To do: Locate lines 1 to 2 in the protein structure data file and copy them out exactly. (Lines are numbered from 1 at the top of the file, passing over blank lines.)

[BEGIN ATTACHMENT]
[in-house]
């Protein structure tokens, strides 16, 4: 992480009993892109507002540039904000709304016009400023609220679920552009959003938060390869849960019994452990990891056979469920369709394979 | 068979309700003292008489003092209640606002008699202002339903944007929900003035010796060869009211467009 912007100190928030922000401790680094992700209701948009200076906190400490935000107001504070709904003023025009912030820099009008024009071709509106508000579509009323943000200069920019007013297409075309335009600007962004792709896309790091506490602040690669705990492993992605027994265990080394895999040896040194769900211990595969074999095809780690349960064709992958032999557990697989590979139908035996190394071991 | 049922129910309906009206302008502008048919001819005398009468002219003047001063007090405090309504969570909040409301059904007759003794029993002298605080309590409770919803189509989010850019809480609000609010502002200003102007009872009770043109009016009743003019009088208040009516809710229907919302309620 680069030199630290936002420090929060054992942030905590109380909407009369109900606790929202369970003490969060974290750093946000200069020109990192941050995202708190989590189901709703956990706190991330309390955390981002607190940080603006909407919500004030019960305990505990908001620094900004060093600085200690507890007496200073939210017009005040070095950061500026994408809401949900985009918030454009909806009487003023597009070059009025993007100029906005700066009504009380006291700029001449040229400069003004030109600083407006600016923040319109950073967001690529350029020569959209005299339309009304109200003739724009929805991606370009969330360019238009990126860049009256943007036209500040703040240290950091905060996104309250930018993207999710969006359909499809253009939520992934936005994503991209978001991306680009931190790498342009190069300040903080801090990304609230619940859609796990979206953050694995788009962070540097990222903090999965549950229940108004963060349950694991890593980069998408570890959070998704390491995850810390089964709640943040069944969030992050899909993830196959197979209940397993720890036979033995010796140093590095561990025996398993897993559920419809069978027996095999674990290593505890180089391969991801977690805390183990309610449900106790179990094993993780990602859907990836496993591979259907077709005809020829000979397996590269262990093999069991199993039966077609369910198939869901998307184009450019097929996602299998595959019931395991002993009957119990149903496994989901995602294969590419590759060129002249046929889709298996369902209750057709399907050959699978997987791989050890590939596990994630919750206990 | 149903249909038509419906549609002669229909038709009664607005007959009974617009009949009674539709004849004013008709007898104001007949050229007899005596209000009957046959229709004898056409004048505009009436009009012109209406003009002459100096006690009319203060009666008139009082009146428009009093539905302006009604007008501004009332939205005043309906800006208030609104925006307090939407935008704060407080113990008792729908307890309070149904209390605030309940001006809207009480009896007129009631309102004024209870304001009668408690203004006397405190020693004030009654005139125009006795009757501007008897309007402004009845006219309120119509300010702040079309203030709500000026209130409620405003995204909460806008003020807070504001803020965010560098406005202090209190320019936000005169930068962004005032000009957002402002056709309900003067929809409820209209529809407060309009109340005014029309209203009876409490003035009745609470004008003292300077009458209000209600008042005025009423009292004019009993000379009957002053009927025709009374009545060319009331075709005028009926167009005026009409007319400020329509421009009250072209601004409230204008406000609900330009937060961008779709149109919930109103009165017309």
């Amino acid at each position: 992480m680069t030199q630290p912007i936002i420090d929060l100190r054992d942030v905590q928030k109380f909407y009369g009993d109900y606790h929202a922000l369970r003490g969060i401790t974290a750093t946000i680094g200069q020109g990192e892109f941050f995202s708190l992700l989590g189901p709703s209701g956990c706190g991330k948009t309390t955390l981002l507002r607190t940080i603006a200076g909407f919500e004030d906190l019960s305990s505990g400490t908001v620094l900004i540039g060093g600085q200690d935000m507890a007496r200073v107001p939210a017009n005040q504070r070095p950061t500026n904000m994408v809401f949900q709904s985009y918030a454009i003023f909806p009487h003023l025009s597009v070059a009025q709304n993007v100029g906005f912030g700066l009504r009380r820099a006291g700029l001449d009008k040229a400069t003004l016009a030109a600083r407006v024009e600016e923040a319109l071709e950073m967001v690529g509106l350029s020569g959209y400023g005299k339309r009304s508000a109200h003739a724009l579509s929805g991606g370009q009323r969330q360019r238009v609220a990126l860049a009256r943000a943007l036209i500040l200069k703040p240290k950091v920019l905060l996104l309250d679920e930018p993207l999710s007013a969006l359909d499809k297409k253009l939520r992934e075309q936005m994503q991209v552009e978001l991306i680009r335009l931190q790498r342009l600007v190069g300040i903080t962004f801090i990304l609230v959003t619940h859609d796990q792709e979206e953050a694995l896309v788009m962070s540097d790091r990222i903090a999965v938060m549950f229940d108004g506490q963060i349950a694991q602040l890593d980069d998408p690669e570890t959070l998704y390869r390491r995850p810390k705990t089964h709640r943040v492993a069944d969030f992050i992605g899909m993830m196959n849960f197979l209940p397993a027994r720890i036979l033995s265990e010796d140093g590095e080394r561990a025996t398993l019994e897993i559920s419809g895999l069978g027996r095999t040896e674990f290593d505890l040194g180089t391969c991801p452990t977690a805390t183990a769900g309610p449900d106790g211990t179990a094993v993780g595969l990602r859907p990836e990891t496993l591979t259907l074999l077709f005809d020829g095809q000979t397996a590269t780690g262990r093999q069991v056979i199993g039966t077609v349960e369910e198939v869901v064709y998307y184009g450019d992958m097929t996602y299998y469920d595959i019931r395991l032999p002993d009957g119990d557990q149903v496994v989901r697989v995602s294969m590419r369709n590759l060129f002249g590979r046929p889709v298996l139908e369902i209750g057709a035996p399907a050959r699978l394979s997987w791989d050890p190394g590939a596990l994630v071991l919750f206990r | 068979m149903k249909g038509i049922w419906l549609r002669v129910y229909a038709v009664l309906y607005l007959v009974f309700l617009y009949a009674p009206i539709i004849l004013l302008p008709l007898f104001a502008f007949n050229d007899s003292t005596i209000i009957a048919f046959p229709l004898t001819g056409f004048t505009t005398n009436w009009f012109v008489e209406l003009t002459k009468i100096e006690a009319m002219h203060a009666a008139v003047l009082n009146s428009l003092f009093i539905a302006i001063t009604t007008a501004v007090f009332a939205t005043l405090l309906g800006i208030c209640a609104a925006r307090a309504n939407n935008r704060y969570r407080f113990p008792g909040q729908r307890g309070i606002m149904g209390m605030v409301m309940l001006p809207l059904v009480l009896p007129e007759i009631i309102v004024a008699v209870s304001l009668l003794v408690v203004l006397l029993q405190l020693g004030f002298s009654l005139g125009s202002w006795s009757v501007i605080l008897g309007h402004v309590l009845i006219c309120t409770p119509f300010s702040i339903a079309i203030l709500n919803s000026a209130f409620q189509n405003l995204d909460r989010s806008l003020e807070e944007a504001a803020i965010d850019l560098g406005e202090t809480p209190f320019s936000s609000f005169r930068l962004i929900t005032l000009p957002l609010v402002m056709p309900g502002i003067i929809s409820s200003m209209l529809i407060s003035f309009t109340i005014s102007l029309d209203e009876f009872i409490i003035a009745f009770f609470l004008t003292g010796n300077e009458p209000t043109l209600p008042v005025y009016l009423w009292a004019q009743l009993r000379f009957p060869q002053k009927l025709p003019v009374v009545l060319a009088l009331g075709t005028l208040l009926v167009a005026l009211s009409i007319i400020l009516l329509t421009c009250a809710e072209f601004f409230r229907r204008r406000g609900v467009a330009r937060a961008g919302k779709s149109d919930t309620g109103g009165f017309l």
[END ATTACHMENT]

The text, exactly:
[in-house]
């Protein structure tokens, strides 16, 4: 992480009993892109507002540039904000709304016009400023609220679920552009959003938060390869849960019994452990990891056979469920369709394979 | 068979309700003292008489003092209640606002008699202002339903944007929900003035010796060869009211467009 912007100190928030922000401790680094992700209701948009200076906190400490935000107001504070709904003023025009912030820099009008024009071709509106508000579509009323943000200069920019007013297409075309335009600007962004792709896309790091506490602040690669705990492993992605027994265990080394895999040896040194769900211990595969074999095809780690349960064709992958032999557990697989590979139908035996190394071991 | 049922129910309906009206302008502008048919001819005398009468002219003047001063007090405090309504969570909040409301059904007759003794029993002298605080309590409770919803189509989010850019809480609000609010502002200003102007009872009770043109009016009743003019009088208040009516809710229907919302309620 680069030199630290936002420090929060054992942030905590109380909407009369109900606790929202369970003490969060974290750093946000200069020109990192941050995202708190989590189901709703956990706190991330309390955390981002607190940080603006909407919500004030019960305990505990908001620094900004060093600085200690507890007496200073939210017009005040070095950061500026994408809401949900985009918030454009909806009487003023597009070059009025993007100029906005700066009504009380006291700029001449040229400069003004030109600083407006600016923040319109950073967001690529350029020569959209005299339309009304109200003739724009929805991606370009969330360019238009990126860049009256943007036209500040703040240290950091905060996104309250930018993207999710969006359909499809253009939520992934936005994503991209978001991306680009931190790498342009190069300040903080801090990304609230619940859609796990979206953050694995788009962070540097990222903090999965549950229940108004963060349950694991890593980069998408570890959070998704390491995850810390089964709640943040069944969030992050899909993830196959197979209940397993720890036979033995010796140093590095561990025996398993897993559920419809069978027996095999674990290593505890180089391969991801977690805390183990309610449900106790179990094993993780990602859907990836496993591979259907077709005809020829000979397996590269262990093999069991199993039966077609369910198939869901998307184009450019097929996602299998595959019931395991002993009957119990149903496994989901995602294969590419590759060129002249046929889709298996369902209750057709399907050959699978997987791989050890590939596990994630919750206990 | 149903249909038509419906549609002669229909038709009664607005007959009974617009009949009674539709004849004013008709007898104001007949050229007899005596209000009957046959229709004898056409004048505009009436009009012109209406003009002459100096006690009319203060009666008139009082009146428009009093539905302006009604007008501004009332939205005043309906800006208030609104925006307090939407935008704060407080113990008792729908307890309070149904209390605030309940001006809207009480009896007129009631309102004024209870304001009668408690203004006397405190020693004030009654005139125009006795009757501007008897309007402004009845006219309120119509300010702040079309203030709500000026209130409620405003995204909460806008003020807070504001803020965010560098406005202090209190320019936000005169930068962004005032000009957002402002056709309900003067929809409820209209529809407060309009109340005014029309209203009876409490003035009745609470004008003292300077009458209000209600008042005025009423009292004019009993000379009957002053009927025709009374009545060319009331075709005028009926167009005026009409007319400020329509421009009250072209601004409230204008406000609900330009937060961008779709149109919930109103009165017309």